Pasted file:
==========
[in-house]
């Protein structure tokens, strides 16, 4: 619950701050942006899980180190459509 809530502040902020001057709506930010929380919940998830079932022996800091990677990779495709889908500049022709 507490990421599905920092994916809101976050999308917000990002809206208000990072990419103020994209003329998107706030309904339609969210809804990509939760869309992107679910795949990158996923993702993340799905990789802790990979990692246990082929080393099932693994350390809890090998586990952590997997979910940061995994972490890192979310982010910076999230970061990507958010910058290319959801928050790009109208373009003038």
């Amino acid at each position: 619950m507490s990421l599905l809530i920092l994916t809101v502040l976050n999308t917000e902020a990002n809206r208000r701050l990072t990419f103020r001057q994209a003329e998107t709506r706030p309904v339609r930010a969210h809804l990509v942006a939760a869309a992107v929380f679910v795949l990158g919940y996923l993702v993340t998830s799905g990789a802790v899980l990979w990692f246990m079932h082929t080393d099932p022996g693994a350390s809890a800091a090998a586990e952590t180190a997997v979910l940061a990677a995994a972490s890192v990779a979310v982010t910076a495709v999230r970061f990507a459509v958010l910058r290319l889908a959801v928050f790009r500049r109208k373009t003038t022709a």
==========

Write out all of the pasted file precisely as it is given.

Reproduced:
[in-house]
């Protein structure tokens, strides 16, 4: 619950701050942006899980180190459509 809530502040902020001057709506930010929380919940998830079932022996800091990677990779495709889908500049022709 507490990421599905920092994916809101976050999308917000990002809206208000990072990419103020994209003329998107706030309904339609969210809804990509939760869309992107679910795949990158996923993702993340799905990789802790990979990692246990082929080393099932693994350390809890090998586990952590997997979910940061995994972490890192979310982010910076999230970061990507958010910058290319959801928050790009109208373009003038």
């Amino acid at each position: 619950m507490s990421l599905l809530i920092l994916t809101v502040l976050n999308t917000e902020a990002n809206r208000r701050l990072t990419f103020r001057q994209a003329e998107t709506r706030p309904v339609r930010a969210h809804l990509v942006a939760a869309a992107v929380f679910v795949l990158g919940y996923l993702v993340t998830s799905g990789a802790v899980l990979w990692f246990m079932h082929t080393d099932p022996g693994a350390s809890a800091a090998a586990e952590t180190a997997v979910l940061a990677a995994a972490s890192v990779a979310v982010t910076a495709v999230r970061f990507a459509v958010l910058r290319l889908a959801v928050f790009r500049r109208k373009t003038t022709a």